Free Content

Determinants of sleep quality in middle‐aged women with fibromyalgia syndrome

Authors: MUNGUÍA‐IZQUIERDO, DIEGO1; LEGAZ‐ARRESE, ALEJANDRO2

Source: Journal of Sleep Research, Volume 21, Number 1, 1 February 2012 , pp. 73-79(7)

Publisher: Wiley-Blackwell

Buy & download fulltext article:

You have access to the full text article on a website external to ingentaconnect.

Please click here to view this article on Wiley Online Library.

You may be required to register and activate access on Wiley Online Library before you can obtain the full text. If you have any queries please visit Wiley Online Library

Abstract:

Summary

The objectives of this study were: (i) to compare the sleep quality at home of patients with fibromyalgia with that of healthy controls; and (ii) to examine the factors associated with sleep quality in patients with fibromyalgia. In addition to anthropometric measures, 75 women with fibromyalgia and 48 healthy controls completed standardized questionnaires that assessed sleep quality, functional impairment (Fibromyalgia Impact Questionnaire), depression, anxiety and physical activity level. Comparisons between groups, correlation coefficients and a series of hierarchical multiple regressions were performed. The global Pittsburgh Sleep Quality Index scores were worse in patients with fibromyalgia than in the controls. This result was partly explained by the Fibromyalgia Impact Questionnaire score. For the patients with fibromyalgia, the results of the first model that tested the importance of demographic factors were not statistically significant. In the disease‐related model, the duration of symptoms and symptom severity contributed to poor sleep quality. A measurement of physical activity participation and the sum of the skinfold thickness were added to the demographic factors. In the psychological model, the level of anxiety contributed to poor sleep quality. When all variables were entered simultaneously, the level of physical activity, duration of symptoms and symptom severity remained significant determinants of sleep quality. In conclusion, our results showed that the symptoms associated with fibromyalgia contributed to poor overall sleep quality in patients compared with healthy subjects. The findings also suggest that the duration of symptoms, symptom severity and especially a sedentary lifestyle contributed to decreased sleep quality in patients with fibromyalgia.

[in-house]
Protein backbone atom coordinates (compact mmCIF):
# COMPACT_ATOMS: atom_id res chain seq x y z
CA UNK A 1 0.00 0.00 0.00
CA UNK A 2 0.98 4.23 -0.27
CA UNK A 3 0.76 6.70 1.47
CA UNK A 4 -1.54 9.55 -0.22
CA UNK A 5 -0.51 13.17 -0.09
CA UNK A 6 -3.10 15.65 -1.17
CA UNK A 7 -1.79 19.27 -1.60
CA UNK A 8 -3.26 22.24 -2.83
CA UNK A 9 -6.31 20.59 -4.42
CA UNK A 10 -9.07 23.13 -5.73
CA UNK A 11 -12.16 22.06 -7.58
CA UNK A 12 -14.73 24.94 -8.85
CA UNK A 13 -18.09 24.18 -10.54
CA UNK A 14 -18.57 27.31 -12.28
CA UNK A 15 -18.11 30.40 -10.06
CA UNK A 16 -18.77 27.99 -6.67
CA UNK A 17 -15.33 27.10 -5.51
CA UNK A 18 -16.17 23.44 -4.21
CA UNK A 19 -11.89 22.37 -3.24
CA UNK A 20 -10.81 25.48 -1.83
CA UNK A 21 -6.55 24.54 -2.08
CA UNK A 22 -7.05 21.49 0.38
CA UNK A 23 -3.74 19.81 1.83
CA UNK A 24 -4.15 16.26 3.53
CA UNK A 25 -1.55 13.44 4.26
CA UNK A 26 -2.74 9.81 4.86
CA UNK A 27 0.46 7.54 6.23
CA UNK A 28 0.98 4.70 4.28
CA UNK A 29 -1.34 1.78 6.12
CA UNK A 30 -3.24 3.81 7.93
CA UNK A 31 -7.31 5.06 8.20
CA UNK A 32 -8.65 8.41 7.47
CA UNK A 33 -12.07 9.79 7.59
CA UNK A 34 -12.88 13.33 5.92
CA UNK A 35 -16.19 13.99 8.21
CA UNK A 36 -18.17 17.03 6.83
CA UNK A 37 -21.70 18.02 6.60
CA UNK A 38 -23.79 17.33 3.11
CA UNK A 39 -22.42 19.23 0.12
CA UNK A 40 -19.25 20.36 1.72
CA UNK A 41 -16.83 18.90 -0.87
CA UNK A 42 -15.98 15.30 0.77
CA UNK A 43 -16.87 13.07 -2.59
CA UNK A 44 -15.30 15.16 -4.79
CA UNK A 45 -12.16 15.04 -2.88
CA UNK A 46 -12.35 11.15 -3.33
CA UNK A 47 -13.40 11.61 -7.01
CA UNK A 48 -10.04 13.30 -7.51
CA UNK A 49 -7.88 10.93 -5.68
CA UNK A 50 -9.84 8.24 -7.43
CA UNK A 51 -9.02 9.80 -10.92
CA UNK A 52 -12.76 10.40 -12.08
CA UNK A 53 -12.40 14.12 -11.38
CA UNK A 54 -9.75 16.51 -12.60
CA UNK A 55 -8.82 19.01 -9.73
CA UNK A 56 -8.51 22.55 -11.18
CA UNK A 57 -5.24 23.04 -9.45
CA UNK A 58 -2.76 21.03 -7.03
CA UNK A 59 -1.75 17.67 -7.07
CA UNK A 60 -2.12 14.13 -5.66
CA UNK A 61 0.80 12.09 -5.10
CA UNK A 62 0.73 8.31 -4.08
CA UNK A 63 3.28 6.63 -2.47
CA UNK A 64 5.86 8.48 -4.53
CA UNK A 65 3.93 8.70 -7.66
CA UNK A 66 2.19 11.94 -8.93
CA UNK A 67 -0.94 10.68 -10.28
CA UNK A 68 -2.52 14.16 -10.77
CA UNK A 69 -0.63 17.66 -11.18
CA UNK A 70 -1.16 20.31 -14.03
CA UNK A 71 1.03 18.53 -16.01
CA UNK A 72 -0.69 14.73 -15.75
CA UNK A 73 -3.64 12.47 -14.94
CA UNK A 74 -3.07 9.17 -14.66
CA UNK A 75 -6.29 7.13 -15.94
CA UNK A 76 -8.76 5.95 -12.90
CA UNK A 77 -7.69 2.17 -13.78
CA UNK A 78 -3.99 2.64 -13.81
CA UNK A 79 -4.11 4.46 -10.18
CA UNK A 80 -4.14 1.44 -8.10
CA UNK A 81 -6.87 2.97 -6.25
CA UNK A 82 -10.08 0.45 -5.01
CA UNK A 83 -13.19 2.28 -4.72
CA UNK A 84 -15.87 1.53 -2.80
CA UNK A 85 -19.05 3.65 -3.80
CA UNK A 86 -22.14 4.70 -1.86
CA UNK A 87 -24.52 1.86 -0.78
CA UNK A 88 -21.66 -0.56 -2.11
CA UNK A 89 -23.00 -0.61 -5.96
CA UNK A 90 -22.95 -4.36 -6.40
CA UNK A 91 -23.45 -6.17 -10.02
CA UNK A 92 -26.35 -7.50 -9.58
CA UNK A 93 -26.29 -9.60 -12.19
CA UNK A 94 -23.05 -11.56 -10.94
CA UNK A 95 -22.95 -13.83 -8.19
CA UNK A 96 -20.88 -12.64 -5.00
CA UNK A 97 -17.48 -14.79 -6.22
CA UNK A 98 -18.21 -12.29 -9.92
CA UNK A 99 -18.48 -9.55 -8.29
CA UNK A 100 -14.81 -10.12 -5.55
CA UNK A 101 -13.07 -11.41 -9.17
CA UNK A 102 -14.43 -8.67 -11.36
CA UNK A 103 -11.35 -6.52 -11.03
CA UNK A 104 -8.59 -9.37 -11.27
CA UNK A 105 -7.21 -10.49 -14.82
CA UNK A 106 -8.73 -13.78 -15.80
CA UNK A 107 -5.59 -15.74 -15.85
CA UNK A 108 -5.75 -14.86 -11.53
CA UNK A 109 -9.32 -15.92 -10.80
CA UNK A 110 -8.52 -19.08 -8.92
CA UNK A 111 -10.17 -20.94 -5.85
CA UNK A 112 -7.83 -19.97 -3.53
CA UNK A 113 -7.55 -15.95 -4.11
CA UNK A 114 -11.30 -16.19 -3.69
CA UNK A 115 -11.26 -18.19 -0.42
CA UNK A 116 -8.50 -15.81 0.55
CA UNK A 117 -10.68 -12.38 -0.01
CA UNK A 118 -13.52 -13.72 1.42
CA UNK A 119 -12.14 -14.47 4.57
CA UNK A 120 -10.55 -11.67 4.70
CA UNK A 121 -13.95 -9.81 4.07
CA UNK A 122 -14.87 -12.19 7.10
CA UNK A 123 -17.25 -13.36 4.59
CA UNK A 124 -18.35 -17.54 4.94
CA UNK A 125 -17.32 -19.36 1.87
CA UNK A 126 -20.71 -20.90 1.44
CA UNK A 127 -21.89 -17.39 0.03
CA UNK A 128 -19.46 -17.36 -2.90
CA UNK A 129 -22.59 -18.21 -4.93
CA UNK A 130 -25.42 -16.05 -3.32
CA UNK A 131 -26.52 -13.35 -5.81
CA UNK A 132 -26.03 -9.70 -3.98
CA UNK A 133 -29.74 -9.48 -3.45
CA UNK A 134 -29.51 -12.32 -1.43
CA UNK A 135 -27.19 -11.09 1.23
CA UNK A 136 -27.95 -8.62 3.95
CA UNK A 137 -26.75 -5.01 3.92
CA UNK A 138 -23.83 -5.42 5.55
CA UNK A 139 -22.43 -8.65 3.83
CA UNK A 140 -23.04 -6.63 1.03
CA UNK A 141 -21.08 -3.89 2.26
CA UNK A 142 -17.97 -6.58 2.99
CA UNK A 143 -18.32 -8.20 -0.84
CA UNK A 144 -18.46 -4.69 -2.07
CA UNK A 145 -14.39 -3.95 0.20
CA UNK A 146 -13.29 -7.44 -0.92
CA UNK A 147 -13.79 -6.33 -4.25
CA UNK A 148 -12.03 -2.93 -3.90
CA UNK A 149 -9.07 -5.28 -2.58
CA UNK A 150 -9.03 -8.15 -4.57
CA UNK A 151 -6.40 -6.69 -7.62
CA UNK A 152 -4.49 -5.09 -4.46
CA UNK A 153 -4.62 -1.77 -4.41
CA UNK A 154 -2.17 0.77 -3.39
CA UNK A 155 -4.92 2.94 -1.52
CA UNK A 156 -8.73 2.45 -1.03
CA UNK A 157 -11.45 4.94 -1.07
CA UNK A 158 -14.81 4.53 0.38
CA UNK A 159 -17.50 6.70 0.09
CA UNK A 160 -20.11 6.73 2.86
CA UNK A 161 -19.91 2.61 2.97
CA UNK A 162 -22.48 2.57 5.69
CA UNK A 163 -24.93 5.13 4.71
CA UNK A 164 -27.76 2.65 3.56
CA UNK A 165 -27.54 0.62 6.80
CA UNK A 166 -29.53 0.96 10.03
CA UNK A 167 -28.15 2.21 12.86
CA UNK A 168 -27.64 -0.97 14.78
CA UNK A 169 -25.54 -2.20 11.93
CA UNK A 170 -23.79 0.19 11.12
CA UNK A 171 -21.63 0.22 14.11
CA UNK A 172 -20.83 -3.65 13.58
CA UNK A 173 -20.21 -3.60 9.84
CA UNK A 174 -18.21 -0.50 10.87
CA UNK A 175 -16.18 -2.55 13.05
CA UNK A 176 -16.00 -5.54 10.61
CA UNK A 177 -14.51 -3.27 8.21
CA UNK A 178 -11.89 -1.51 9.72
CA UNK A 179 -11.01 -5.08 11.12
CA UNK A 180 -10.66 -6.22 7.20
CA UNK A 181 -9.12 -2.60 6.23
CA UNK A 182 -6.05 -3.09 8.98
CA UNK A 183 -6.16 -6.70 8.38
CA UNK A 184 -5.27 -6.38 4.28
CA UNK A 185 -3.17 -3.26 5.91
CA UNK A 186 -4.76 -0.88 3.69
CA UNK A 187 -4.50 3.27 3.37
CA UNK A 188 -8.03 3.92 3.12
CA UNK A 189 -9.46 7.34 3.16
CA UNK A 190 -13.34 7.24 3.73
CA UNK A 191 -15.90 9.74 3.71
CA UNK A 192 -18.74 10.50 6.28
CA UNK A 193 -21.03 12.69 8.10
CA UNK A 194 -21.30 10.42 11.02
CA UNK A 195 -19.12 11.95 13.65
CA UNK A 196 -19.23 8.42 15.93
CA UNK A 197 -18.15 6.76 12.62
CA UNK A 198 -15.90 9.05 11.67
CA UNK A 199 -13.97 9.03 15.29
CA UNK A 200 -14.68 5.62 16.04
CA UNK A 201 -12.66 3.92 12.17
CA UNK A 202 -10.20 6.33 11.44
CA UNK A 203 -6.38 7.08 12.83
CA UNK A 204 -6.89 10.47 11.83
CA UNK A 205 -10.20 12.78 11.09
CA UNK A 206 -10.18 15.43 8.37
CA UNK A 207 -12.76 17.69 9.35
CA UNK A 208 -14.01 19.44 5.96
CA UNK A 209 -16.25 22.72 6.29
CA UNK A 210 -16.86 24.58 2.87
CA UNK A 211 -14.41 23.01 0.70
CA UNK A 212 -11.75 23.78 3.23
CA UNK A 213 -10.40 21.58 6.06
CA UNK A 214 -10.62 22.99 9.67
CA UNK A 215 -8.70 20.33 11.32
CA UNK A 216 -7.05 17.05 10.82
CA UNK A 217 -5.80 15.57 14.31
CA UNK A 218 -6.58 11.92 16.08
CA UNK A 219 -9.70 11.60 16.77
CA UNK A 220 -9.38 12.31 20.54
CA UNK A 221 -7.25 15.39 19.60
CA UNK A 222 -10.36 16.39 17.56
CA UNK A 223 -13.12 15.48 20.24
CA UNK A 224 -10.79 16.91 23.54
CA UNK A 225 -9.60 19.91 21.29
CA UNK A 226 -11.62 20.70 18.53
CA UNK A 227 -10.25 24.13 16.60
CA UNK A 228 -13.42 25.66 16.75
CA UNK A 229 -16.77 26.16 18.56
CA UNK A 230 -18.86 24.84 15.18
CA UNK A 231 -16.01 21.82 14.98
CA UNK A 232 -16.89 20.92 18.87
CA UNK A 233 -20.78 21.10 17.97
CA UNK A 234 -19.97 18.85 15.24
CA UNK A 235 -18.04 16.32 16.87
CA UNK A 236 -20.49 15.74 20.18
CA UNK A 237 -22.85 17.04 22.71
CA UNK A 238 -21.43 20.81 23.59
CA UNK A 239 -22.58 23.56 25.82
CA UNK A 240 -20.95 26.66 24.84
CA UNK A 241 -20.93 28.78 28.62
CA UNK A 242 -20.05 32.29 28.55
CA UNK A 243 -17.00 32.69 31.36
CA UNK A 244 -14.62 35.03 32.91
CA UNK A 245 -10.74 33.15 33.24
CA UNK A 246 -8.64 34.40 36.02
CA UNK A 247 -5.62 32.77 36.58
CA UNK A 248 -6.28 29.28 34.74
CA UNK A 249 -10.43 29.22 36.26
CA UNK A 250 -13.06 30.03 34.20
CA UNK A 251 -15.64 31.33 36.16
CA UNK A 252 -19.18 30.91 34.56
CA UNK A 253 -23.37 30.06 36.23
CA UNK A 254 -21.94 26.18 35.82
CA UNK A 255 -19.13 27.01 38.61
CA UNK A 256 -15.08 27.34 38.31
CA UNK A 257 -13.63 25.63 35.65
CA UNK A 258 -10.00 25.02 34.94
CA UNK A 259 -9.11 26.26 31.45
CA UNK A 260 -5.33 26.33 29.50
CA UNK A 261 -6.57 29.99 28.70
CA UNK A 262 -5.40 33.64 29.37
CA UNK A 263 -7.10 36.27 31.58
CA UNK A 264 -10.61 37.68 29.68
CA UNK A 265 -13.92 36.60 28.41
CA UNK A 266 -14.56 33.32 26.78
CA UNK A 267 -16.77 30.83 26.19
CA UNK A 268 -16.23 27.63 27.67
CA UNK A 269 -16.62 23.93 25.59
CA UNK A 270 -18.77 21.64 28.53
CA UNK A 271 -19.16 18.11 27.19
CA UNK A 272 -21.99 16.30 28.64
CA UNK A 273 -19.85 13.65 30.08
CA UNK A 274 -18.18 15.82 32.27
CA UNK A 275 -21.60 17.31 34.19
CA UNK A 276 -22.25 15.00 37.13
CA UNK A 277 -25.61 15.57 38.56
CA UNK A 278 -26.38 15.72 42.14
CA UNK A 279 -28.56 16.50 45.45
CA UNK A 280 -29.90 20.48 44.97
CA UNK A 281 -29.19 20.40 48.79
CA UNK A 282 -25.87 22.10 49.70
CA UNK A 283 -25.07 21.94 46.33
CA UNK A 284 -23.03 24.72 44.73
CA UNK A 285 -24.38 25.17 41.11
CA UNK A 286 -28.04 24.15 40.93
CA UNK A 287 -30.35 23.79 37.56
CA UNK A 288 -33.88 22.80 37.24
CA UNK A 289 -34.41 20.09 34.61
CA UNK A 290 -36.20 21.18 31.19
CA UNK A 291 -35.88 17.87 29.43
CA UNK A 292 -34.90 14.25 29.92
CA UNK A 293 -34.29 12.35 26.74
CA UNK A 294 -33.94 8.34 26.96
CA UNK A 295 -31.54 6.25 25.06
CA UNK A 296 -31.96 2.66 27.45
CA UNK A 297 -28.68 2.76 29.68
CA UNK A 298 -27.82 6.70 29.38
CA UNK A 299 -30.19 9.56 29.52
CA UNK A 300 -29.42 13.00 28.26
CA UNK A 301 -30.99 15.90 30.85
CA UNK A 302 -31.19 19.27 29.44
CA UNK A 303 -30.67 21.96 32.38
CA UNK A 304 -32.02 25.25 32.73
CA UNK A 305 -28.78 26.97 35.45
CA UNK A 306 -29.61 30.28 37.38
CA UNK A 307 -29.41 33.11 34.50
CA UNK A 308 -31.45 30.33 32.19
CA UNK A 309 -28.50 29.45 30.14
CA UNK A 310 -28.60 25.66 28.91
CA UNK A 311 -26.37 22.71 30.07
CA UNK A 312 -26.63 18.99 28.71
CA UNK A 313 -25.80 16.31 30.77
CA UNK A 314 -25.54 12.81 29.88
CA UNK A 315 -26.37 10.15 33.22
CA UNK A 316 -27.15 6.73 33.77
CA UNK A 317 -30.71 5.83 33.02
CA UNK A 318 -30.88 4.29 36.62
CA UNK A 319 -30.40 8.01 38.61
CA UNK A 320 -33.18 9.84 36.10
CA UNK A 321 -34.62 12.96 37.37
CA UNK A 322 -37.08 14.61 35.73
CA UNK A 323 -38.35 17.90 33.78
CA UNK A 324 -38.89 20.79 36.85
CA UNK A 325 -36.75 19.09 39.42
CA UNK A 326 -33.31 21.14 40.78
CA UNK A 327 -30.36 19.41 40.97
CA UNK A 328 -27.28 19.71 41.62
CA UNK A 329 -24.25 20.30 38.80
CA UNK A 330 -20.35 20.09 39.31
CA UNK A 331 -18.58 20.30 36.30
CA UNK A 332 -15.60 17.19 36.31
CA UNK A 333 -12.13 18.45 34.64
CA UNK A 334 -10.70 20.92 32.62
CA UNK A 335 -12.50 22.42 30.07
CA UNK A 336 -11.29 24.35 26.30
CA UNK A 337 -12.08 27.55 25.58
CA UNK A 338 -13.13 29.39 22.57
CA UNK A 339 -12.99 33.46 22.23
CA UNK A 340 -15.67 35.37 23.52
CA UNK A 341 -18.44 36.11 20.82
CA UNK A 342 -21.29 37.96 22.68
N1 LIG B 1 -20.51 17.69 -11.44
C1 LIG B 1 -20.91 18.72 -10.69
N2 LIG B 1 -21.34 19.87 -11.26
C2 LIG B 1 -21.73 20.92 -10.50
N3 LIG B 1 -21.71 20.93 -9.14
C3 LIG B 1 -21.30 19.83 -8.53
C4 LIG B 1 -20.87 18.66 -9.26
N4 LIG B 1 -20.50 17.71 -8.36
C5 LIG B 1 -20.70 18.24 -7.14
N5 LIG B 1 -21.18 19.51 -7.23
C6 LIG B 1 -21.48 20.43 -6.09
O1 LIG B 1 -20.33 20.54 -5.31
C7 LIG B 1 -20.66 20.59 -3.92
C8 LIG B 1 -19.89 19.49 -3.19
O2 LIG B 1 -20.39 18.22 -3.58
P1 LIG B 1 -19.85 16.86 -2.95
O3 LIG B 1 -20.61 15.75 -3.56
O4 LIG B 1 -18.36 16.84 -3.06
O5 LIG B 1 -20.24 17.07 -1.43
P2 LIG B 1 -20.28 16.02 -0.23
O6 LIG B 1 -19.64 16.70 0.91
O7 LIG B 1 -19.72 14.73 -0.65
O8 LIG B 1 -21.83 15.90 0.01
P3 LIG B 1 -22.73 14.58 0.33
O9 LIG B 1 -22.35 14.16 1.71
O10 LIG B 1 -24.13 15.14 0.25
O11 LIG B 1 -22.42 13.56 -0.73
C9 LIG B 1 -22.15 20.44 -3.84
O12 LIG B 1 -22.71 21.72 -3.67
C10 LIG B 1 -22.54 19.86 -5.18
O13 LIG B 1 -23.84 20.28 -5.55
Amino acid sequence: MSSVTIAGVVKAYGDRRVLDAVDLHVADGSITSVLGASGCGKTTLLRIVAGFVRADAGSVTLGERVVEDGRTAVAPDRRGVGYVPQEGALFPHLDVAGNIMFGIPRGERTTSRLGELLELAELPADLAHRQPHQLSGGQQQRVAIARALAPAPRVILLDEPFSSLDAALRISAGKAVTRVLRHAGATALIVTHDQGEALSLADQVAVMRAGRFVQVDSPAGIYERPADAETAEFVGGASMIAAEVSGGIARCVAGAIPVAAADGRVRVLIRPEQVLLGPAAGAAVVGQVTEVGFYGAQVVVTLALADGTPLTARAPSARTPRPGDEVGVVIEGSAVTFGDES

Document Type: Research Article

DOI: http://dx.doi.org/10.1111/j.1365-2869.2011.00929.x

Affiliations: 1: Section of Physical Education and Sports, University Pablo de Olavide, Seville, Spain 2: Section of Physical Education and Sports, University of Zaragoza, Zaragoza, Spain

Publication date: February 1, 2012

Related content

Tools

Key

Free Content
Free content
New Content
New content
Open Access Content
Open access content
Subscribed Content
Subscribed content
Free Trial Content
Free trial content

Text size:

A | A | A | A
Share this item with others: These icons link to social bookmarking sites where readers can share and discover new web pages. print icon Print this page